By Marisa Marsey

Were you as ecstatic as I when you heard that the beloved Belvedere Coffee Shop & Diner was being resurrected in the spanking new Moxy Hotel at the Oceanfront? If you possess any VaBeachVa history, I’m guessing that’s a resounding, fist-pumping “YES!”

Perhaps you were a fan of the Eye Opener, a fried egg, parmesan-encrusted tomato slice and ham or bacon layered on a squishy-fresh onion roll; arguably the greatest breakfast sandwich under the sun. Or you might have been one of the legion who made the “secret” Belvedere sauce, the grace note of the “everything-but-the-kitchen-sink-and-maybe-even-that” Belvedere omelet, the most requested side.

It’s where you could have first encountered Ray Labuen, OG griddle maestro (now owner of the eponymous Ray Ray’s at The Mayflower), been served by big-hearted Brenda Miklos who later ran the joint, or shot the breeze with Bob Stivers when the gracious, longtime manager of the adjacent same-name, five-story hotel popped in for a to-go.

The Belvedere was a coffee shop (the Guy Fieri-baiting “diner” appended only later in life) in the purest sense – pre-Starbucks, pre-triple-skinny-lattes-two-extra-pumps – complete with paper placemat menu bona fides. Locals and tourists alike knocked sandy knees on swivel stools or scooched into booths overlooking the boardwalk, the backs of their sunscreen-lathered legs sticking to seats like melted Swiss on the grilled Reuben’s corned beef.

The mirrored back wall meant everyone could watch the waves lap the shore no matter which way they faced, though that splendor faced stiff competition from the short order cooks filling tickets in balletic synch, prepping plates that could legitimately be classified greasy spoon yet somehow soared to Epicurean heights. Was it the tang in the salt air? The conversation and conviviality? Or just plain old seaside magic?

Alas, the half-century-old iconic coffee shop at 36th Street and Atlantic Avenue was demolished along with the hotel in 2020 to make way for a Hyatt Place.

Isn’t it ironic? J. Christopher Perry was one of us who mourned the loss.

He’s the CEO of Suburban Capital, the Virginia Beach-based hospitality company that developed the 13-story, 140-room homogenized hotel on the Belvedere’s plot. He grew up believing that there was, “Nothing better than sitting at the counter as a teenager and watching them make your favorite food!” When he became a father, he relished bringing his son there. (While dad’s top pick was the Eye Opener, his son favored the pancakes.)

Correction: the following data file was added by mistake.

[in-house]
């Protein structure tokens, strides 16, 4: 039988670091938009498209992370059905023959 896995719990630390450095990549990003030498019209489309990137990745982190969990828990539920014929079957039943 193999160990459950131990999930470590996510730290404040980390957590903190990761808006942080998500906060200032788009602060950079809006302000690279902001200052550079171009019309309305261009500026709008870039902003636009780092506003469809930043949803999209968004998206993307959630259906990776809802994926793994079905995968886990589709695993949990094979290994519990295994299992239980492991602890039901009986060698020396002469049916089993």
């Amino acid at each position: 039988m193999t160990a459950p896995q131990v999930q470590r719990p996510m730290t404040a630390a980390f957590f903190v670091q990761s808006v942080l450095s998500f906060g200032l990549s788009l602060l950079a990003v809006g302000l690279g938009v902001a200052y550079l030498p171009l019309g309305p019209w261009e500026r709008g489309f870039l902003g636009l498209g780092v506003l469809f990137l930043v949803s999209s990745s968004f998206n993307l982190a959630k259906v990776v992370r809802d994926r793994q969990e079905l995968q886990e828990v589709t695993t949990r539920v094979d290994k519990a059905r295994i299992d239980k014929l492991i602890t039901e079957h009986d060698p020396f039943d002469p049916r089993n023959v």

Perry diligently tried to keep the coffee shop but couldn’t squeeze it into the Hyatt Place’s blueprint. As luck would have it, though, it grooves with the seven-story Moxy, another Suburban project, at 12th Street and Atlantic Avenue.

Moxy pulses with pluck. Inspired by European hostels, its rooms contain IKEA-like “hygge” furnishings (some feature two sets of queen-sized bunk beds!) with everything you need and things you never knew you lacked: a funky phone that tells bedtime stories, art you can literally rip off (pads of posters decorate the walls) and playful pillows stitched with cheeky epigrams (“Resting Beach Face”).

Lodgings are purposefully compact, comfy but not exactly plush and lush, to drive guests downstairs for mixing and mingling over games and drinks. A sliding board is slated to deposit fun-seekers from the second floor to the lobby’s bar which doubles as the check-in desk.

As a fellow Belvedere fancier uttered, “Its food is perfect food for a hotel whose focal point is a bar.”

Indeed, eggs, bacon, patty melts are nothing if not alcohol-absorbent, and its mimosas and Bloody Marys are well-suited for hair of the dog disciples.

Relabeled Belvedere South (since it’s situated two dozen blocks south of the original) and looking cryogenically preserved, the studied vintage-ness complements Moxy’s, well, moxie. Its seating capacity nearly doubled (56 including outside tables), but the orientation, the counter placed just-so to kibbutz with the cooks as they deftly scrape the flattop, the gleaming blue and white color scheme (déjà hue!) make it a flashback phenom.

Unlike the fountainhead, though, it doesn’t perch on the boardwalk (plus there’s no demi booth, sigh). The Moxy’s party-ready pool area runs along the back of the hotel, meaning you have to strain a tad to glimpse the ocean. Understandable positioning, and one not without compensation. The view of the neighboring Atlantic Wildfowl Heritage Museum housed in the historic de Witt Cottage generates its own Old Beach vibe.

The menu, too, hews nostalgic with creamed chip beef on toast and a club house triple decker. Of course, some things didn’t age well (cottage cheese had to be cut) and updates appear (hello, breakfast bowl!). Hash browns, colorful with pepper and cheesy goodness, could go head to head with Waffle House.

Rob Murphy, Suburban Capital’s vice president of hotel operations, candidly admits that he tried to woo the Belvedere’s last manager to come on board for still more authenticity but she wasn’t able to join them. “But we got the pancake recipe from her,” chimes in Tim Scheetz, kitchen manager (another loyalist who grew up going to the original).

When I got a sneak peek last month, it wasn’t officially open for business so I can’t give an accounting of that Eye Opener. But by the time you read this, it will be and you can. Save me a seat at the counter!

Belvedere South Coffee Shop & Diner at the Moxy Hotel at 1201 Atlantic Avenue, Virginia Beach. Open 6:30 a.m. to 2 p.m. daily. 757-452-4515.